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Blue-and-White Water Dropper in the Shape of a Fish

Korean

Artwork Details

Blue-and-White Water Dropper in the Shape of a Fish
late 19th century
Korean
porcelain with blue underglaze painting
1 1/16 x 3 1/16 x 3 1/16 in. (2.6 x 7.7 x 7.7 cm)
Gift of Bruce and Inta Hasenkamp and Museum purchase made possible by Elder and Mrs. Sang-Yong Nam
2004/1.286

On Display

Not currently on display

Description

This water dropper takes the shape of a curled fish: the air hole is tucked in the fold between the head and tail, and the spout is in the upper fin. This too was a popular design for water droppers, and the Hasenkamp-Nam collection includes a second, similar piece.
Maribeth Graybill, The Enduring Art of the Korean Potter, December 12, 2004-November 6, 2005

Subject Matter:

The shapes of water droppers often held symbolic significance. The fish represents diligence, vigilance, and academic success, making it a fitting symbol for a scholar.

Physical Description:

A round water dropper in the shape of a curled fish. There are two holes, one located in the middle, near the tail fin, and the other near the head on the dorsal fin. The fish is a white and cobalt blue color.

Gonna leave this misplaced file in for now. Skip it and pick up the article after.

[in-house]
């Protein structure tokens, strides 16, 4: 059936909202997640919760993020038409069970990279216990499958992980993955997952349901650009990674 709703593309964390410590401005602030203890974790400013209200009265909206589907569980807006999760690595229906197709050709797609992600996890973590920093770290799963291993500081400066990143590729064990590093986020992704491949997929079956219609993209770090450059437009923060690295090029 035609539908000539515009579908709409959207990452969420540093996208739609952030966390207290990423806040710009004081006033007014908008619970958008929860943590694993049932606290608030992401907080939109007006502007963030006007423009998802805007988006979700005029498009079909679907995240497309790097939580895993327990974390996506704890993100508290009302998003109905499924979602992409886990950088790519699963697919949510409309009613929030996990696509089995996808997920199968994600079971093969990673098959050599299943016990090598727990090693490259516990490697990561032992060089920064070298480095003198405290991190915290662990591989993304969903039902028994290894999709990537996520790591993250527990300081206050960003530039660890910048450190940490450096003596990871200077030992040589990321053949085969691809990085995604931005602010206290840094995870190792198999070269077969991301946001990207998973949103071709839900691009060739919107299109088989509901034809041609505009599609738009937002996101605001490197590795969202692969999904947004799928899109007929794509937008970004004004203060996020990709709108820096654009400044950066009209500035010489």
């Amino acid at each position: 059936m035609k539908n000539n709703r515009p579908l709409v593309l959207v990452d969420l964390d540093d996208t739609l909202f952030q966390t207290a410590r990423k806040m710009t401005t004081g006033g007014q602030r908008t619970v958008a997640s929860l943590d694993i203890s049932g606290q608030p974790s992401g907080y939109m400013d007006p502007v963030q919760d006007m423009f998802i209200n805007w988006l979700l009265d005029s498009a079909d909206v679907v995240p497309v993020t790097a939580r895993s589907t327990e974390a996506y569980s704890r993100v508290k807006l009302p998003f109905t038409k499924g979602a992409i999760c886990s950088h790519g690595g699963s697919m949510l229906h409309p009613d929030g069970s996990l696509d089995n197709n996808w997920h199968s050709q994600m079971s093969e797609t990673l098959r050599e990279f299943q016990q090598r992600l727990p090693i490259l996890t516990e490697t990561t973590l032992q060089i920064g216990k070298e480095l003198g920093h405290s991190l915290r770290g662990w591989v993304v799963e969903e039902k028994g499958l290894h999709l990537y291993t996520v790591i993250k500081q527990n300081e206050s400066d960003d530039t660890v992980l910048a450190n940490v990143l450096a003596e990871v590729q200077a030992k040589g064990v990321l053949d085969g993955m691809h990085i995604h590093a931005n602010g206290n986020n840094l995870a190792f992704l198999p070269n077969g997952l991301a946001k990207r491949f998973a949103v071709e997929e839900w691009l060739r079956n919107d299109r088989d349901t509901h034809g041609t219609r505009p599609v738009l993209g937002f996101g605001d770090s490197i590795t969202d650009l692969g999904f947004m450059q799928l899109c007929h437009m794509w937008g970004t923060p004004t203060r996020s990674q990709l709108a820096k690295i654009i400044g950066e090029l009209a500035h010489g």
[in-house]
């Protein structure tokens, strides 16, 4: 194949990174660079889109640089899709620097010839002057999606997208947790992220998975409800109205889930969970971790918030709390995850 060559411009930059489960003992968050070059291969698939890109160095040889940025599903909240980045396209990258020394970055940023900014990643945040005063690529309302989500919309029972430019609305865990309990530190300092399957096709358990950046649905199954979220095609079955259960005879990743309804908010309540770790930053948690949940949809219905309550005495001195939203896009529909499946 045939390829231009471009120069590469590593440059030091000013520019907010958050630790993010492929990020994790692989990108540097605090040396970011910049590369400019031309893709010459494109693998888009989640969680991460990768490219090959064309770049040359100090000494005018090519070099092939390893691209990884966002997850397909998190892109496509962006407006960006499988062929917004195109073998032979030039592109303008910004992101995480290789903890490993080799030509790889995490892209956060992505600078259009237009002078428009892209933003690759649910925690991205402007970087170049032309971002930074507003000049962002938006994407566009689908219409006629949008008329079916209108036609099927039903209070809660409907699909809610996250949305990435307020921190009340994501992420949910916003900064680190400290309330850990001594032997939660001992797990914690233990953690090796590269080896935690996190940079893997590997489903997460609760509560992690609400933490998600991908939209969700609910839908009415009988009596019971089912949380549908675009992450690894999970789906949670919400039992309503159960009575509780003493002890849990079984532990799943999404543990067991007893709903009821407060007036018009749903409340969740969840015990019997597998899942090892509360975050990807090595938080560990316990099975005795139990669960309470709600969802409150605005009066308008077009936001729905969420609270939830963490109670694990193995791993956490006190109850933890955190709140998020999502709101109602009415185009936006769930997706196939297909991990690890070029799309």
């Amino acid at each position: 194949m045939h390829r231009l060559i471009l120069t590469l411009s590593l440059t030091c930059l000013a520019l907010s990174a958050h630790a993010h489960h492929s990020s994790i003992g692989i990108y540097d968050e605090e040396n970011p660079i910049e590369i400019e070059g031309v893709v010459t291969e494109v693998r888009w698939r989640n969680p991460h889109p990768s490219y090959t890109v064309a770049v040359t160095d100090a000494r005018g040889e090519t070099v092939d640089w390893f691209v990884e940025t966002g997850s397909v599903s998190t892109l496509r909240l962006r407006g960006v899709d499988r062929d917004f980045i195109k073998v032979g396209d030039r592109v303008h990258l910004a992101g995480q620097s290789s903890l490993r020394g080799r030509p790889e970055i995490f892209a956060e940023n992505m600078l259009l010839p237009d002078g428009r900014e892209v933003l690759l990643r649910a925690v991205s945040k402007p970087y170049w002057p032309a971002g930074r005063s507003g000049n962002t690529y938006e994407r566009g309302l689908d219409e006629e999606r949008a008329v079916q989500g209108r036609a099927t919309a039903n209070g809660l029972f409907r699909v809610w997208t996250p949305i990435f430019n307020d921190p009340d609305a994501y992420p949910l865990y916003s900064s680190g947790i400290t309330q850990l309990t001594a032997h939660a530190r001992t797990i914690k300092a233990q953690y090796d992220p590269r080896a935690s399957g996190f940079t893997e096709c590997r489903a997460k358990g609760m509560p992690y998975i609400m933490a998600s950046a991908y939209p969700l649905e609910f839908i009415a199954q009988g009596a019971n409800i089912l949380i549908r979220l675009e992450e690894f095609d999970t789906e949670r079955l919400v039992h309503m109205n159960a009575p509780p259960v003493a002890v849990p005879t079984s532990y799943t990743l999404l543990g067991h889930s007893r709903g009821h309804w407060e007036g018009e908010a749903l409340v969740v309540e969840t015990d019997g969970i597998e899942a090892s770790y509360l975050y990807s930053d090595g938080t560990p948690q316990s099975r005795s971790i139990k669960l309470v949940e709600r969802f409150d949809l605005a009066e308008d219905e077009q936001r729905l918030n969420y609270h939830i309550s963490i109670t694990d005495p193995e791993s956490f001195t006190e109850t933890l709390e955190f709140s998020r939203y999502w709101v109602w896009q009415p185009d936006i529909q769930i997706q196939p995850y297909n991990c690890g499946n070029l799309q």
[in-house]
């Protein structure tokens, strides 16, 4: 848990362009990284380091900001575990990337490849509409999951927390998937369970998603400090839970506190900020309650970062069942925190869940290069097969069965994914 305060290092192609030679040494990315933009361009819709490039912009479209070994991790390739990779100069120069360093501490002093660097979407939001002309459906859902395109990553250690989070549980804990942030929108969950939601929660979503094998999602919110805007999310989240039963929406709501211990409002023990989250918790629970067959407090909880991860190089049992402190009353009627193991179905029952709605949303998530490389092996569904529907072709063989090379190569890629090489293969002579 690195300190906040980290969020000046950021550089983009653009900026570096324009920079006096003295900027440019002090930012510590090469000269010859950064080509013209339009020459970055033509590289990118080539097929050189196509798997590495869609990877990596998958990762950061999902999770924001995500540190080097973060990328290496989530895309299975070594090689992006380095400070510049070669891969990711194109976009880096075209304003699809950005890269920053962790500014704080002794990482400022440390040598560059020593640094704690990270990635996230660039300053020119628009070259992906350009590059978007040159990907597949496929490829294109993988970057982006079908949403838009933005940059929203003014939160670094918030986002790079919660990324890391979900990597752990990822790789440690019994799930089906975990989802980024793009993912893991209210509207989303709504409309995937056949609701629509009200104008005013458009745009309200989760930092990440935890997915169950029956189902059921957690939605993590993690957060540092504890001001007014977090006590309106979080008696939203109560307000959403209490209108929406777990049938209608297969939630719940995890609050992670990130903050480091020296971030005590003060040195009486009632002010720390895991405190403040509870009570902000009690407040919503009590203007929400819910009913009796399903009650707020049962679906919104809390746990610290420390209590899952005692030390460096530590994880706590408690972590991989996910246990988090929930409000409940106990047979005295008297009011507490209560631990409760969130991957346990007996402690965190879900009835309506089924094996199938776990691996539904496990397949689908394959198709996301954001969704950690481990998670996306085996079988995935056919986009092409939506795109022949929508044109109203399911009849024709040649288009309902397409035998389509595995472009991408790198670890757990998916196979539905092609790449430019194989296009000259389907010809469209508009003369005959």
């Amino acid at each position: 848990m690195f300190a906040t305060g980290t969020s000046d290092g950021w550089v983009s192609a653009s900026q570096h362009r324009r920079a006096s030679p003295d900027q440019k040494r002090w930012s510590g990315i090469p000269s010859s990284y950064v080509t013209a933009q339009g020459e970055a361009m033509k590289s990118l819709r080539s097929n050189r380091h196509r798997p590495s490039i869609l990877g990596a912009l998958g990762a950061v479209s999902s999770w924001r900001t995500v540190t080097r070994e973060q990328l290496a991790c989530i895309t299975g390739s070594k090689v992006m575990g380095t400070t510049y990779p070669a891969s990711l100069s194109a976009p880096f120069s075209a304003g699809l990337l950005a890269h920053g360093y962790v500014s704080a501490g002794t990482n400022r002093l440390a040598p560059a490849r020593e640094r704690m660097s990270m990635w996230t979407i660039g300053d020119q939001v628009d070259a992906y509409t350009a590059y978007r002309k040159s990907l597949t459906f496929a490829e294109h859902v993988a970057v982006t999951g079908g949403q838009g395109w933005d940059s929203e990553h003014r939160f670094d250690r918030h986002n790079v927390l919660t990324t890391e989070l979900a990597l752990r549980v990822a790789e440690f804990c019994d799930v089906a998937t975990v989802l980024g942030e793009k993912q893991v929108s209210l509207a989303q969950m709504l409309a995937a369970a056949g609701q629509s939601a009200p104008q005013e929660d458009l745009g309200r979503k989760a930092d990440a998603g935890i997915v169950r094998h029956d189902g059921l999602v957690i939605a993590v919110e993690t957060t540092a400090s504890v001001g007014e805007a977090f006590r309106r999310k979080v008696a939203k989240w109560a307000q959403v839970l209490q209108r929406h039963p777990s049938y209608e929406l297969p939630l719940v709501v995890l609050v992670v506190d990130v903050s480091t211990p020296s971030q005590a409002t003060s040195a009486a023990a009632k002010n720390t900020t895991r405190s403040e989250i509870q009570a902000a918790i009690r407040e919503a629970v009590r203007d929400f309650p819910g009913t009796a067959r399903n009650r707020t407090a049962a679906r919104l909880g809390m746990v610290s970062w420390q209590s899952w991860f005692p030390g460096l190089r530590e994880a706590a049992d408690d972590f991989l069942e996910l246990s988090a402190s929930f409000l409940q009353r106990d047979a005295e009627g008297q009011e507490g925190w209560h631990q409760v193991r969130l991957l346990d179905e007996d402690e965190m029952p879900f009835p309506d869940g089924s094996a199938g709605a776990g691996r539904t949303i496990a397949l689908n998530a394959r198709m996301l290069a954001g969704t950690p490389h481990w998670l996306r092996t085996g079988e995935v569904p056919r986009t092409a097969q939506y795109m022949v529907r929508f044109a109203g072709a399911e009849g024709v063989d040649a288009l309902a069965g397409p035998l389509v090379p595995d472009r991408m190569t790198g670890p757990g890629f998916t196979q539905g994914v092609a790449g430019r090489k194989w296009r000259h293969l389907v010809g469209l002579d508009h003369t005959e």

This is a carp-shaped water dropper produced within the vicinity of Bunwon-ri, Gwangju-si, and Yeoju-si area in Gyeonggi-do in the late 19th century. Its upper surface features a realistic carp design in relief and entirely colored with cobalt blue. Such animal-shaped vessels are simple in form, but they were esteemed by many for their auspicious meaning. The base is flat, wide, and stained by ink.
[Korean Collection, University of Michigan Museum of Art (2014) p.184]

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